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January 25, 2022

Introducing text and code embeddings

We are introducing embeddings, a new endpoint in the OpenAI API that makes it easy to perform natural language and code tasks like semantic search, clustering, topic modeling, and classification.

Introducing Text And Code Embeddings

Embeddings are numerical representations of concepts converted to number sequences, which make it easy for computers to understand the relationships between those concepts. Our embeddings outperform top models in 3 standard benchmarks, including a 20% relative improvement in code search.

Embeddings are useful for working with natural language and code, because they can be readily consumed and compared by other machine learning models and algorithms like clustering or search.

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Embeddings that are numerically similar are also semantically similar. For example, the embedding vector of “canine companions say” will be more similar to the embedding vector of “woof” than that of “meow.”

Graph Of Similar Embeddings

The new endpoint uses neural network models, which are descendants of GPT-3, to map text and code to a vector representation—“embedding” them in a high-dimensional space. Each dimension captures some aspect of the input.

The new /embeddings(opens in a new window) endpoint in the OpenAI API(opens in a new window) provides text and code embeddings with a few lines of code:

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We’re releasing three families of embedding models, each tuned to perform well on different functionalities: text similarity, text search, and code search. The models take either text or code as input and return an embedding vector.

Models

Use Cases

Captures semantic similarity between pieces of text.

text-similarity-{ada, babbage, curie, davinci}-001

Clustering, regression, anomaly detection, visualization

Semantic information retrieval over documents.

text-search-{ada, babbage, curie, davinci}-{query, doc}-001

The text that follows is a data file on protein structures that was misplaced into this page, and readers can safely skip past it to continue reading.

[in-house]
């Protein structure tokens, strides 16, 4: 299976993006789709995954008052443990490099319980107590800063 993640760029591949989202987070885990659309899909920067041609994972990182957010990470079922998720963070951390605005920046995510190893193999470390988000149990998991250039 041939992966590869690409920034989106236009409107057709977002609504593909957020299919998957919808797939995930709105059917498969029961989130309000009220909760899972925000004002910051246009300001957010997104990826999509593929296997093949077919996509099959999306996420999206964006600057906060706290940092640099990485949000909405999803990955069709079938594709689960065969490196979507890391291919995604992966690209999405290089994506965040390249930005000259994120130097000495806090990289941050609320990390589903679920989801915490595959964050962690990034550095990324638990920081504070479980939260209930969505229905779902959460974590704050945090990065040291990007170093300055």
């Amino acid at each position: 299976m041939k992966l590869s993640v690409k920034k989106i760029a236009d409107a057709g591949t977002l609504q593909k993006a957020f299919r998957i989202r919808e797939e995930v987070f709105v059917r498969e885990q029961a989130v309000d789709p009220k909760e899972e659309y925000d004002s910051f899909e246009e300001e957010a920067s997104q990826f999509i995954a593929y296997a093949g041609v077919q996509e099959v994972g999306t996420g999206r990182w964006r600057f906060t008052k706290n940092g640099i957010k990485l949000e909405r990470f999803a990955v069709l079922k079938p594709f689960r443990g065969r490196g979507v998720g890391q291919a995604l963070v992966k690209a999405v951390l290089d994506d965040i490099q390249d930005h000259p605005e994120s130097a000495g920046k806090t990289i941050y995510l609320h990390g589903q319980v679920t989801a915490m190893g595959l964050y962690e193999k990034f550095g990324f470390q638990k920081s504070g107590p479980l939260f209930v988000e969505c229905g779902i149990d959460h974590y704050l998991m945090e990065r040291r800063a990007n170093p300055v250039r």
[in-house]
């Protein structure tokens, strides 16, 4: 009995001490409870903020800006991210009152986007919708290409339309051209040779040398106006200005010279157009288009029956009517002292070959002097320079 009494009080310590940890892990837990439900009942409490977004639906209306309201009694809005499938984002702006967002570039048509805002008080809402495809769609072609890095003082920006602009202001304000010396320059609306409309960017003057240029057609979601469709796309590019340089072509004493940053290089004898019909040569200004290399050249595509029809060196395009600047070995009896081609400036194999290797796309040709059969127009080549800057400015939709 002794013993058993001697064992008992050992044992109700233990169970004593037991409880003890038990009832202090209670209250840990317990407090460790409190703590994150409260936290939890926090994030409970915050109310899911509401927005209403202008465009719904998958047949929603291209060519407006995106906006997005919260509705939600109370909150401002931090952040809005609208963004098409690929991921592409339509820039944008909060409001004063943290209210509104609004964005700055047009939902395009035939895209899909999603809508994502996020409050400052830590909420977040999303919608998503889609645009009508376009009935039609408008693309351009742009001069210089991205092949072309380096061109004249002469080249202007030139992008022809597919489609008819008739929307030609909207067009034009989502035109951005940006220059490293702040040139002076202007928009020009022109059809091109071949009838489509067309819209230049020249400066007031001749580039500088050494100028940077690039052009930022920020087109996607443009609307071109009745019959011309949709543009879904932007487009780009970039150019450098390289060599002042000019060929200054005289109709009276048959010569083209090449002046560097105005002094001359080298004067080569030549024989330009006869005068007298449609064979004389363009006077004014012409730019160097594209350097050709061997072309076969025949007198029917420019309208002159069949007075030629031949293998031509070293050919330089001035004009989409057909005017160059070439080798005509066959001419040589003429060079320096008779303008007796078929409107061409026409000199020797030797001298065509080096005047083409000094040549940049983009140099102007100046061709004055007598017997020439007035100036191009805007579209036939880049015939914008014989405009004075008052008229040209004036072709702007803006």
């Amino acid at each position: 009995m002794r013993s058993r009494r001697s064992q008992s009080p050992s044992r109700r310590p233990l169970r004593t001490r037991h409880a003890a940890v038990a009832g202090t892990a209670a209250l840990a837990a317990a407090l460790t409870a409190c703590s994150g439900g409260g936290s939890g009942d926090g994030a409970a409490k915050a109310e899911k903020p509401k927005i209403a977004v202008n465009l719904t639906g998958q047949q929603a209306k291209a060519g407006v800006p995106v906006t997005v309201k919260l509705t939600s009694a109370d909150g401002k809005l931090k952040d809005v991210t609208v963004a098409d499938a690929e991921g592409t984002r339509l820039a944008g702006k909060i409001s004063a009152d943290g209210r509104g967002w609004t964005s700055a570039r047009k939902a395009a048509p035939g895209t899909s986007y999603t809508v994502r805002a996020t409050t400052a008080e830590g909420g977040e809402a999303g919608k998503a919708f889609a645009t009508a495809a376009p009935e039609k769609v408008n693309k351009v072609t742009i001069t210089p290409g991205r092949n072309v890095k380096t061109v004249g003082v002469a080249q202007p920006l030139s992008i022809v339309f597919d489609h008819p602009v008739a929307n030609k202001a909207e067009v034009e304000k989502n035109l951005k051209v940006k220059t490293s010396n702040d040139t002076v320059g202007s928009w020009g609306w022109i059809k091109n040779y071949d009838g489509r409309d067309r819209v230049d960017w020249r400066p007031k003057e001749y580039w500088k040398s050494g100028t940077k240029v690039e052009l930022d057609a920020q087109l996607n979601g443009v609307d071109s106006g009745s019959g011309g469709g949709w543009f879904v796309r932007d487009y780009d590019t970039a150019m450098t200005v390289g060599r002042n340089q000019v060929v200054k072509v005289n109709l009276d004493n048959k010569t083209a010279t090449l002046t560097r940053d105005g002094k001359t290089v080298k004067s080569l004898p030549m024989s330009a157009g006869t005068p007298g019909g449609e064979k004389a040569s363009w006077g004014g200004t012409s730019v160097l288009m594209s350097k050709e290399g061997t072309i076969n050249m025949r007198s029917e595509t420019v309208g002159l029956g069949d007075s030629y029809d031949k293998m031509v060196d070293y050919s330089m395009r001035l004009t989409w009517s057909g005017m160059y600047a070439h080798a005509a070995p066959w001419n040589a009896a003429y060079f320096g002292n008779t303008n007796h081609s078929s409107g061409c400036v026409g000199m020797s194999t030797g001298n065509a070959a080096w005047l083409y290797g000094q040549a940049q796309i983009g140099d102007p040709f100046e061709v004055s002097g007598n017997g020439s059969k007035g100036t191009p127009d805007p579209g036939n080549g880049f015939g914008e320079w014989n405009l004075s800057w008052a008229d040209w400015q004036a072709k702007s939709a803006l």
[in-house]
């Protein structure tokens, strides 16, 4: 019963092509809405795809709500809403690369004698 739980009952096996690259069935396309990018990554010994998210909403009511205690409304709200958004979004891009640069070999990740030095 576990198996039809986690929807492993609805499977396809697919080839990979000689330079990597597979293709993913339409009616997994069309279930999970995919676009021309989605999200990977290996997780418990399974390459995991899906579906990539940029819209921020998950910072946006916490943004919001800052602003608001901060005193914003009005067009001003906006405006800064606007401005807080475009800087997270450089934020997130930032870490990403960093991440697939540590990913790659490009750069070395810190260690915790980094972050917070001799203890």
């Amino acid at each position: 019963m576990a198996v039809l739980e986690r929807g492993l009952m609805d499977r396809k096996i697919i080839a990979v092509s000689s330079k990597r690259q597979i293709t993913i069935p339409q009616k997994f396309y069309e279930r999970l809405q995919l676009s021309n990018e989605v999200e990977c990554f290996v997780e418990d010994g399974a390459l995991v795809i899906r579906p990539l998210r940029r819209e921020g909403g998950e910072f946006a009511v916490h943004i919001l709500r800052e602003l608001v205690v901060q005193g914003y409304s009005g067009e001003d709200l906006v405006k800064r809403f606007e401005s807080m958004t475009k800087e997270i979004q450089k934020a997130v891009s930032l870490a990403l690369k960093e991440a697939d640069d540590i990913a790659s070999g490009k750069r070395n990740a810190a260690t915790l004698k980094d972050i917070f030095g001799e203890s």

Search, context relevance, information retrieval

Find relevant code with a query in natural language.

code-search-{ada, babbage}-{code, text}-001

Code search and relevance

Text similarity models

Text similarity models provide embeddings that capture the semantic similarity of pieces of text. These models are useful for many tasks including clustering(opens in a new window)data visualization(opens in a new window), and classification(opens in a new window).

The following interactive visualization shows embeddings of text samples from the DBpedia dataset:

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To compare the similarity of two pieces of text, you simply use the dot product(opens in a new window) on the text embeddings. The result is a “similarity score”, sometimes called “cosine similarity(opens in a new window),” between –1 and 1, where a higher number means more similarity. In most applications, the embeddings can be pre-computed, and then the dot product comparison is extremely fast to carry out.

python
import openai, numpy as np

resp = openai.Embedding.create(
    input=["feline friends say", "meow"],
    engine="text-similarity-davinci-001")

embedding_a = resp['data'][0]['embedding']
embedding_b = resp['data'][1]['embedding']

similarity_score = np.dot(embedding_a, embedding_b)

One popular use of embeddings is to use them as features in machine learning tasks, such as classification. In machine learning literature, when using a linear classifier, this classification task is called a “linear probe.” Our text similarity models achieve new state-of-the-art results on linear probe classification in SentEval(opens in a new window) (Conneau et al., 2018(opens in a new window)), a commonly used benchmark for evaluating embedding quality.